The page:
has the advantage, though, that it solves the Major Agreements in a way
        compatible with the Minor Agreements (unsolved in "Q," and famously
        difficult for "Q"), as well as addressing some difficulties with the present
        order of pericopes in Luke (not addressed in any Synoptic theory I ever
        heard of).

        E Bruce Brooks / University of Massachusetts at Amherst
      • Jeff Peterson
        On Thu, Jun 2, 2011 at 11:33 PM, E Bruce Brooks ... perspective of FH: Order in the Double Tradition and the Existence of Q, in the volume *Questioning Q*
        Message 3 of 13 , Jun 2, 2011
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          On Thu, Jun 2, 2011 at 11:33 PM, E Bruce Brooks
          <brooks@...>wrote:

          > [snip] some difficulties with the present order of pericopes in Luke
          > (not addressed in any Synoptic theory I ever heard of).
          >
          > On this point I can recommend an article by your scribe from the
          perspective of FH: "Order in the Double Tradition and the Existence of Q,"
          in the volume *Questioning Q* (ed. Mark Goodacre and Nicholas Perrin).

          Executive summary: To the extent that Luke's arrangement can be accounted
          for in literary/compositional/rhetorical terms (a project which recent Lucan
          scholarship has advanced considerably, as cf. Tannehill, Green, Johnson),
          the need to account for it via docile retention of a source's order is
          reduced (especially as Luke shows himself willing to reorder and alter his
          Marcan source for the sake of a point, e.g. in Luke 4:16ff).

          Jeff Peterson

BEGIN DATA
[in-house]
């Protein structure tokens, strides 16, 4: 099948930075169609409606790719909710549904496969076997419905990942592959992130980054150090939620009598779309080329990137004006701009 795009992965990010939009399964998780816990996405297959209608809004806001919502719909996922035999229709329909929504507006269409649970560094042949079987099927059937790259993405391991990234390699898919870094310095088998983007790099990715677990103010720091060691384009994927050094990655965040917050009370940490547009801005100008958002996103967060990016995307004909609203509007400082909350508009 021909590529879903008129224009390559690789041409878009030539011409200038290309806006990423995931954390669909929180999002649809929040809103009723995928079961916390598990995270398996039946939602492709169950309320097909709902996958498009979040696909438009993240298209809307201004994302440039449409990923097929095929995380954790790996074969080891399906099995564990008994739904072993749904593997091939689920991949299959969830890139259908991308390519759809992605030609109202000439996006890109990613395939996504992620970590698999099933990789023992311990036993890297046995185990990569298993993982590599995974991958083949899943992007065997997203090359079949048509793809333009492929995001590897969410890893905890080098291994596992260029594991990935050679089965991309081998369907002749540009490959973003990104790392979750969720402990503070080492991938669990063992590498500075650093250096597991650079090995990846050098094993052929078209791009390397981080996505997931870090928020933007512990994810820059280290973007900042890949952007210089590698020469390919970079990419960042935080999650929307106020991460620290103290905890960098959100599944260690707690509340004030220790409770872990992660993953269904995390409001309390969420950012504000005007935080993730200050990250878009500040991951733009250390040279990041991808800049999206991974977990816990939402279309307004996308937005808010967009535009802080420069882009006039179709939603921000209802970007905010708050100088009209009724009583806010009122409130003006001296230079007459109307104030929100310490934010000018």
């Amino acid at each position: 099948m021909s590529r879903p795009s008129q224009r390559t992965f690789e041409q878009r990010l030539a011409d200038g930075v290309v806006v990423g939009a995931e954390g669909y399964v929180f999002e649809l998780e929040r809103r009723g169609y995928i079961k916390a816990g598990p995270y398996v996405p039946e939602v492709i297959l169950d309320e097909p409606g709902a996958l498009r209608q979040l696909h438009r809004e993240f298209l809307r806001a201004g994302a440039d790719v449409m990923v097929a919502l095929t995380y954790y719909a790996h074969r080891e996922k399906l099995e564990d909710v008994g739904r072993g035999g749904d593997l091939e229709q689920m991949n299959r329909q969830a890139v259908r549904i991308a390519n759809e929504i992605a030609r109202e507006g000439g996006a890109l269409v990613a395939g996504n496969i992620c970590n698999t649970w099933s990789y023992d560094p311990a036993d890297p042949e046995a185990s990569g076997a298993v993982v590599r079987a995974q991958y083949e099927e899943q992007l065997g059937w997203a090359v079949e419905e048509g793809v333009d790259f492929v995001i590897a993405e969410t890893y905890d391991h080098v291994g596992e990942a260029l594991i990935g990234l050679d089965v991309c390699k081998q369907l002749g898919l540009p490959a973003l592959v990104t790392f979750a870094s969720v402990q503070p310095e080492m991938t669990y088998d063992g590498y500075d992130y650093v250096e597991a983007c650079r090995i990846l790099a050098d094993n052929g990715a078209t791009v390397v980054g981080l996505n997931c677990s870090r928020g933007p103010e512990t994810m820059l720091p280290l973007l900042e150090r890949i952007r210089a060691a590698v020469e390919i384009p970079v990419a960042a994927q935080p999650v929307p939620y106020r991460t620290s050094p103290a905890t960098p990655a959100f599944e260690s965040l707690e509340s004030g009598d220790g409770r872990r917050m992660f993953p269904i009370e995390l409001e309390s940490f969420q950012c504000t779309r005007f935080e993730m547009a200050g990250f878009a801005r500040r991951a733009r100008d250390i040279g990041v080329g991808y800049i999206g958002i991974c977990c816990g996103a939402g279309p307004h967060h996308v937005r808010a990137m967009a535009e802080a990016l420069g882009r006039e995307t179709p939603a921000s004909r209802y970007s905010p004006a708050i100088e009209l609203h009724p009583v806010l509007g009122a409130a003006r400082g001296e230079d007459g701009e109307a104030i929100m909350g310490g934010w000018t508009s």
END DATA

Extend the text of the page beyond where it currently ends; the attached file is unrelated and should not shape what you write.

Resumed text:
Austin


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        • E Bruce Brooks
          To: Synoptic (Cc: GPG) On the question of Lukan order, we had: Jeff Peterson: On this point I can recommend an article by your scribe from the perspective of
          Message 4 of 13 , Jun 3, 2011
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            To: Synoptic (Cc: GPG)

            On the question of Lukan order, we had:

            Jeff Peterson: On this point I can recommend an article by your scribe from
            the perspective of FH: "Order in the Double Tradition and the Existence of
            Q," in the volume *Questioning Q* (ed. Mark Goodacre and Nicholas Perrin).
            Executive summary: To the extent that Luke's arrangement can be accounted
            for in literary/compositional/rhetorical terms (a project which recent Lucan
            scholarship has advanced considerably, as cf. Tannehill, Green, Johnson),
            the need to account for it via docile retention of a source's order is
            reduced (especially as Luke shows himself willing to reorder and alter his
            Marcan source for the sake of a point, e.g. in Luke 4:16ff).

            Bruce: Very nice, but that was not the point. The purpose of Questioning Q
            is to argue for Luke's arrangement, and all other details of Luke, as (a)
            authorially valid in their own terms, and (b) intelligible, in the Mt/Lk
            material, as secondary to Mt. The paper above cited had its role in that
            demonstration. The whole book assumes a conventional definition of the
            Synoptic Problem, and the papers are written on that assumption. But that
            definition was not adequate in the first place. Here is why.

            Imagine three points on a sheet of paper, labeled Mk, Mt, Lk. The problem is
            to connect the points with arrows, showing in which direction the literary
            indebtedness flows. We have an arrow pointing from Mk to Mt, and another
            from Mk to Lk. Good. One more arrow, and we are done. This is the arrow that
            must connect Mt and Lk. Which way does it point? More or less everything
            turns on the answer to this question.

            (a) Some find that it points now in one direction and now in another; that
            is, it is bidirectional. This makes the puzzle unsolvable in the terms
            stated, and those people (or most of them) go outside those terms to posit a
            fourth point Q, with arrows separately pointing to Mt and Lk, and nothing at
            all connecting Mt and Lk. This solves the bidirectionality problem (all